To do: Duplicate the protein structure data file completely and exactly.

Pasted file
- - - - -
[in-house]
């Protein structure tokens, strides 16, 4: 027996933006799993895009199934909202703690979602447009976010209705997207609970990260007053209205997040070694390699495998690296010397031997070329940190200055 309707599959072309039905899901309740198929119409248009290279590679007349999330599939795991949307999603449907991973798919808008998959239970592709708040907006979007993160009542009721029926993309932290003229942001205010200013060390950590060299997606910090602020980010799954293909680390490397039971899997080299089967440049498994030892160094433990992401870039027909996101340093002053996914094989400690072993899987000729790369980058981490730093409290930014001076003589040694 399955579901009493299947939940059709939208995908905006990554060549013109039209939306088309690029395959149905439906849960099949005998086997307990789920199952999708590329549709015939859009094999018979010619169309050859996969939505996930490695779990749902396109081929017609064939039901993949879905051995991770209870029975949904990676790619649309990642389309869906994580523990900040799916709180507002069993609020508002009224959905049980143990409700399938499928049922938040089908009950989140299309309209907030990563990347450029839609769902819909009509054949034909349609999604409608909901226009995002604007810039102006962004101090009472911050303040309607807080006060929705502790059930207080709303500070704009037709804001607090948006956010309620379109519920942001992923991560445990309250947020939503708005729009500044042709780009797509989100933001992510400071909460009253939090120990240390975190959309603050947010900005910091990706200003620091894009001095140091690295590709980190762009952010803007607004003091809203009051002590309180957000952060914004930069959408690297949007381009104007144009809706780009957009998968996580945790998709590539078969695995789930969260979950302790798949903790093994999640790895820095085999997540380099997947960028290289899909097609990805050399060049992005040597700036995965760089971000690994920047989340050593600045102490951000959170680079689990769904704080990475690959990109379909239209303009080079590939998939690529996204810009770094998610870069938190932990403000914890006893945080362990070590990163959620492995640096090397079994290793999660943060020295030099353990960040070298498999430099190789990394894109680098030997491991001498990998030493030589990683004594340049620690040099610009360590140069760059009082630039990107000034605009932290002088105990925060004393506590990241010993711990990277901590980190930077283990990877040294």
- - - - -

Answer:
[in-house]
């Protein structure tokens, strides 16, 4: 027996933006799993895009199934909202703690979602447009976010209705997207609970990260007053209205997040070694390699495998690296010397031997070329940190200055 309707599959072309039905899901309740198929119409248009290279590679007349999330599939795991949307999603449907991973798919808008998959239970592709708040907006979007993160009542009721029926993309932290003229942001205010200013060390950590060299997606910090602020980010799954293909680390490397039971899997080299089967440049498994030892160094433990992401870039027909996101340093002053996914094989400690072993899987000729790369980058981490730093409290930014001076003589040694 399955579901009493299947939940059709939208995908905006990554060549013109039209939306088309690029395959149905439906849960099949005998086997307990789920199952999708590329549709015939859009094999018979010619169309050859996969939505996930490695779990749902396109081929017609064939039901993949879905051995991770209870029975949904990676790619649309990642389309869906994580523990900040799916709180507002069993609020508002009224959905049980143990409700399938499928049922938040089908009950989140299309309209907030990563990347450029839609769902819909009509054949034909349609999604409608909901226009995002604007810039102006962004101090009472911050303040309607807080006060929705502790059930207080709303500070704009037709804001607090948006956010309620379109519920942001992923991560445990309250947020939503708005729009500044042709780009797509989100933001992510400071909460009253939090120990240390975190959309603050947010900005910091990706200003620091894009001095140091690295590709980190762009952010803007607004003091809203009051002590309180957000952060914004930069959408690297949007381009104007144009809706780009957009998968996580945790998709590539078969695995789930969260979950302790798949903790093994999640790895820095085999997540380099997947960028290289899909097609990805050399060049992005040597700036995965760089971000690994920047989340050593600045102490951000959170680079689990769904704080990475690959990109379909239209303009080079590939998939690529996204810009770094998610870069938190932990403000914890006893945080362990070590990163959620492995640096090397079994290793999660943060020295030099353990960040070298498999430099190789990394894109680098030997491991001498990998030493030589990683004594340049620690040099610009360590140069760059009082630039990107000034605009932290002088105990925060004393506590990241010993711990990277901590980190930077283990990877040294």